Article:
While we were waiting for the bus to fill up, I saw a guy on the bus next to us with a chicken in a sack. While he was waiting for that bus to fill up, he put his chicken on a lead and was giving it some water and letting it walk around outside the bus. Hmm, not seen that before but I guess the term 'chicken bus' came from somewhere.
Then the stalker came on board. Of course he sat next to me and wanted to put his bag and umbrella in my foot space. I firmly said no and gave him a look. I was definitely not sharing the little space I had with his crap. He should have put his bag under the bus with the rest of the luggage. Anyway, off we finally go. Then about five minutes later we stop for petrol. I don't get that. Why can't these crappy buses fill up before they leave the station? It's so annoying. Then we stop again so the money dude can get a drink.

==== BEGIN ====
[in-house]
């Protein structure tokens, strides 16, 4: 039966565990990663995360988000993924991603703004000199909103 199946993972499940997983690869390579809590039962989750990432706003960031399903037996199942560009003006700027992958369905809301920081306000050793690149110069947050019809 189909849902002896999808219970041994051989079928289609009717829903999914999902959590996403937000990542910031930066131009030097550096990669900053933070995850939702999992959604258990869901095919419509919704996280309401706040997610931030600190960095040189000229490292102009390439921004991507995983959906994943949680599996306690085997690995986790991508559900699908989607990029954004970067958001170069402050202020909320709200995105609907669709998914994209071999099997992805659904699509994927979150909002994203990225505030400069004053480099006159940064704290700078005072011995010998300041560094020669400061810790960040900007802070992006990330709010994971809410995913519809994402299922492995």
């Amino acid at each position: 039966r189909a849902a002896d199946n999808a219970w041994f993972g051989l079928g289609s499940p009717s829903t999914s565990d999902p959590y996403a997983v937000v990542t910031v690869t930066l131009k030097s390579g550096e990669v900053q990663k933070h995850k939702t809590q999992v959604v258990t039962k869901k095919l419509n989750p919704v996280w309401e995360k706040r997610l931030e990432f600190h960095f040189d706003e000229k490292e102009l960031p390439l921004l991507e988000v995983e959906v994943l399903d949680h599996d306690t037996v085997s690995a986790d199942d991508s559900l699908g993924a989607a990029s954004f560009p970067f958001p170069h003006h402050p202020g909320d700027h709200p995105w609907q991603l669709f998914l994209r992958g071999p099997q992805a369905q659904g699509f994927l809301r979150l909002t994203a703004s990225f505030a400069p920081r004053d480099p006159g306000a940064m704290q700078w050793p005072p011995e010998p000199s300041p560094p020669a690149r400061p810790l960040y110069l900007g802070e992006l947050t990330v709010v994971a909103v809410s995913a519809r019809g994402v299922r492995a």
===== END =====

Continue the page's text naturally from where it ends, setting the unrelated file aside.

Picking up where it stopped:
Then stalker guy strikes up a conversation with me. Most of what he said I couldn't understand. But then he gave me his name and number. Handy for the police. I wanted him to stop talking cos he's just asking me questions like where I'm staying in Bogota etc. so I put my headphones in. Now everyone knows this is the universal sign for "don't talk to me". Not stalker guy though. He continuously taps me on the shoulder randomly throughout the whole journey to ask me shit. So then I had to pretend to be asleep. Fuck!